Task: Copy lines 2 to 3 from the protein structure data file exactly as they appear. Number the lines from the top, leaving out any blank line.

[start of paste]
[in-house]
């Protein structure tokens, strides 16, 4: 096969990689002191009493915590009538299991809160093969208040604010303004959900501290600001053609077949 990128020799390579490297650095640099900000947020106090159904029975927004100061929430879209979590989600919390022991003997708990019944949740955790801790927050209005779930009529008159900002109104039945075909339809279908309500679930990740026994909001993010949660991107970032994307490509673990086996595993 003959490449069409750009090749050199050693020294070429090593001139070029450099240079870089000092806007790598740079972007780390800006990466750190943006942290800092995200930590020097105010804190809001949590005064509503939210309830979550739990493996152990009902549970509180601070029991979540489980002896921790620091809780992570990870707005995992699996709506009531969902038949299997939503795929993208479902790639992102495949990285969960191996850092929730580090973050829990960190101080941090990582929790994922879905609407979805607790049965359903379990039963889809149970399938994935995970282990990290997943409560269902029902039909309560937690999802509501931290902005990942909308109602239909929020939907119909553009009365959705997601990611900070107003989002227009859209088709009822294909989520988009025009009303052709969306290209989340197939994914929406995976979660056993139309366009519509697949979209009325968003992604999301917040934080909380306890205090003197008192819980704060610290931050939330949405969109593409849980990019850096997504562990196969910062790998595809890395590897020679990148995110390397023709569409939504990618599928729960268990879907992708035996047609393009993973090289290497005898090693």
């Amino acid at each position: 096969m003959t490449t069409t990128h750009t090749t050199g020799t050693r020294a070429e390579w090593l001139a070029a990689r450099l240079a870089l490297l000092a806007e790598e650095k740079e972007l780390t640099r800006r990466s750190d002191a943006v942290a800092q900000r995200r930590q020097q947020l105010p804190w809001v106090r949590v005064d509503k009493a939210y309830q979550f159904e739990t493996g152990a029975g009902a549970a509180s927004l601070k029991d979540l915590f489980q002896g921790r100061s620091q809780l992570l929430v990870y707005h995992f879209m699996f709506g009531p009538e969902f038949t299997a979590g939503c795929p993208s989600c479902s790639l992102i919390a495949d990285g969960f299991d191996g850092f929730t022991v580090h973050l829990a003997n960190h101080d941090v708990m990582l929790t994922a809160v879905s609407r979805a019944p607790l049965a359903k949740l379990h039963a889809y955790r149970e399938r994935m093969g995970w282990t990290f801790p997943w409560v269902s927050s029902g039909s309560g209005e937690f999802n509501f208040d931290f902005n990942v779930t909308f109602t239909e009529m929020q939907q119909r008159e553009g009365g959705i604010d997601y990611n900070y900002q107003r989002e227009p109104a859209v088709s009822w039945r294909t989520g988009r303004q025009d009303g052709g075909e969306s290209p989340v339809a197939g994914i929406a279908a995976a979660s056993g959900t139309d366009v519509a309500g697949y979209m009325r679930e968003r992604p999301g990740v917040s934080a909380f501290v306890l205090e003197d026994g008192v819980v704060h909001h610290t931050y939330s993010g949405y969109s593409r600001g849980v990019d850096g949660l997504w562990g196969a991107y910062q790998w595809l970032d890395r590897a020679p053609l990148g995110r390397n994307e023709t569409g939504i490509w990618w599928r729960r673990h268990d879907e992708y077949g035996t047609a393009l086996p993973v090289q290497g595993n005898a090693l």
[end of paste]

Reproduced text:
């Protein structure tokens, strides 16, 4: 096969990689002191009493915590009538299991809160093969208040604010303004959900501290600001053609077949 990128020799390579490297650095640099900000947020106090159904029975927004100061929430879209979590989600919390022991003997708990019944949740955790801790927050209005779930009529008159900002109104039945075909339809279908309500679930990740026994909001993010949660991107970032994307490509673990086996595993 003959490449069409750009090749050199050693020294070429090593001139070029450099240079870089000092806007790598740079972007780390800006990466750190943006942290800092995200930590020097105010804190809001949590005064509503939210309830979550739990493996152990009902549970509180601070029991979540489980002896921790620091809780992570990870707005995992699996709506009531969902038949299997939503795929993208479902790639992102495949990285969960191996850092929730580090973050829990960190101080941090990582929790994922879905609407979805607790049965359903379990039963889809149970399938994935995970282990990290997943409560269902029902039909309560937690999802509501931290902005990942909308109602239909929020939907119909553009009365959705997601990611900070107003989002227009859209088709009822294909989520988009025009009303052709969306290209989340197939994914929406995976979660056993139309366009519509697949979209009325968003992604999301917040934080909380306890205090003197008192819980704060610290931050939330949405969109593409849980990019850096997504562990196969910062790998595809890395590897020679990148995110390397023709569409939504990618599928729960268990879907992708035996047609393009993973090289290497005898090693």
């Amino acid at each position: 096969m003959t490449t069409t990128h750009t090749t050199g020799t050693r020294a070429e390579w090593l001139a070029a990689r450099l240079a870089l490297l000092a806007e790598e650095k740079e972007l780390t640099r800006r990466s750190d002191a943006v942290a800092q900000r995200r930590q020097q947020l105010p804190w809001v106090r949590v005064d509503k009493a939210y309830q979550f159904e739990t493996g152990a029975g009902a549970a509180s927004l601070k029991d979540l915590f489980q002896g921790r100061s620091q809780l992570l929430v990870y707005h995992f879209m699996f709506g009531p009538e969902f038949t299997a979590g939503c795929p993208s989600c479902s790639l992102i919390a495949d990285g969960f299991d191996g850092f929730t022991v580090h973050l829990a003997n960190h101080d941090v708990m990582l929790t994922a809160v879905s609407r979805a019944p607790l049965a359903k949740l379990h039963a889809y955790r149970e399938r994935m093969g995970w282990t990290f801790p997943w409560v269902s927050s029902g039909s309560g209005e937690f999802n509501f208040d931290f902005n990942v779930t909308f109602t239909e009529m929020q939907q119909r008159e553009g009365g959705i604010d997601y990611n900070y900002q107003r989002e227009p109104a859209v088709s009822w039945r294909t989520g988009r303004q025009d009303g052709g075909e969306s290209p989340v339809a197939g994914i929406a279908a995976a979660s056993g959900t139309d366009v519509a309500g697949y979209m009325r679930e968003r992604p999301g990740v917040s934080a909380f501290v306890l205090e003197d026994g008192v819980v704060h909001h610290t931050y939330s993010g949405y969109s593409r600001g849980v990019d850096g949660l997504w562990g196969a991107y910062q790998w595809l970032d890395r590897a020679p053609l990148g995110r390397n994307e023709t569409g939504i490509w990618w599928r729960r673990h268990d879907e992708y077949g035996t047609a393009l086996p993973v090289q290497g595993n005898a090693l």